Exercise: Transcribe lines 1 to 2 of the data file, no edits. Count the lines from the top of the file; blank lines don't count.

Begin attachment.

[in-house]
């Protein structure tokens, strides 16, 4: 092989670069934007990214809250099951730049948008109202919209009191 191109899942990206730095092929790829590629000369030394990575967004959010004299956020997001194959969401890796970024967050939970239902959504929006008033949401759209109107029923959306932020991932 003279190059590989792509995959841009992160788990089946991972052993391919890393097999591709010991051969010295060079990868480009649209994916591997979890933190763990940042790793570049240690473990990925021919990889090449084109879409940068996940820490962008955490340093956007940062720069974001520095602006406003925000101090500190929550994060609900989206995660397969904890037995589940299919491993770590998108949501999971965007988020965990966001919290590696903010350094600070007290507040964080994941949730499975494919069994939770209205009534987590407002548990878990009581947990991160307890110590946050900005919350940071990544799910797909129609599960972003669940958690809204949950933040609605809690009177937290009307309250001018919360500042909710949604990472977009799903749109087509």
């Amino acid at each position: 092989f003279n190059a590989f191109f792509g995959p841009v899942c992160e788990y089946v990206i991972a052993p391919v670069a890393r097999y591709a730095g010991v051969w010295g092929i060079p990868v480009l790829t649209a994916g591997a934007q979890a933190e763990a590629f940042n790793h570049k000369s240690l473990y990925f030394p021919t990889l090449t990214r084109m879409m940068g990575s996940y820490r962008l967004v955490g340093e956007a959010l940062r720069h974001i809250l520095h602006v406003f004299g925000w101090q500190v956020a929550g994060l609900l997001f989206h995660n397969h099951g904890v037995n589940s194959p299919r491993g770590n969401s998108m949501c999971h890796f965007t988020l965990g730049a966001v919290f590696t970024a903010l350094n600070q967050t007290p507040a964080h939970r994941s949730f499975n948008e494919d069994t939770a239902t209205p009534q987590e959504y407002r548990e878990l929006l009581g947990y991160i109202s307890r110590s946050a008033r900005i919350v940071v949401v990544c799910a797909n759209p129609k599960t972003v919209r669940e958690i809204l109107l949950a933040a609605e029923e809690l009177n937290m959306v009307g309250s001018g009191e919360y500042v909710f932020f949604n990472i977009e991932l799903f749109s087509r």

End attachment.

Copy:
[in-house]
């Protein structure tokens, strides 16, 4: 092989670069934007990214809250099951730049948008109202919209009191 191109899942990206730095092929790829590629000369030394990575967004959010004299956020997001194959969401890796970024967050939970239902959504929006008033949401759209109107029923959306932020991932 003279190059590989792509995959841009992160788990089946991972052993391919890393097999591709010991051969010295060079990868480009649209994916591997979890933190763990940042790793570049240690473990990925021919990889090449084109879409940068996940820490962008955490340093956007940062720069974001520095602006406003925000101090500190929550994060609900989206995660397969904890037995589940299919491993770590998108949501999971965007988020965990966001919290590696903010350094600070007290507040964080994941949730499975494919069994939770209205009534987590407002548990878990009581947990991160307890110590946050900005919350940071990544799910797909129609599960972003669940958690809204949950933040609605809690009177937290009307309250001018919360500042909710949604990472977009799903749109087509």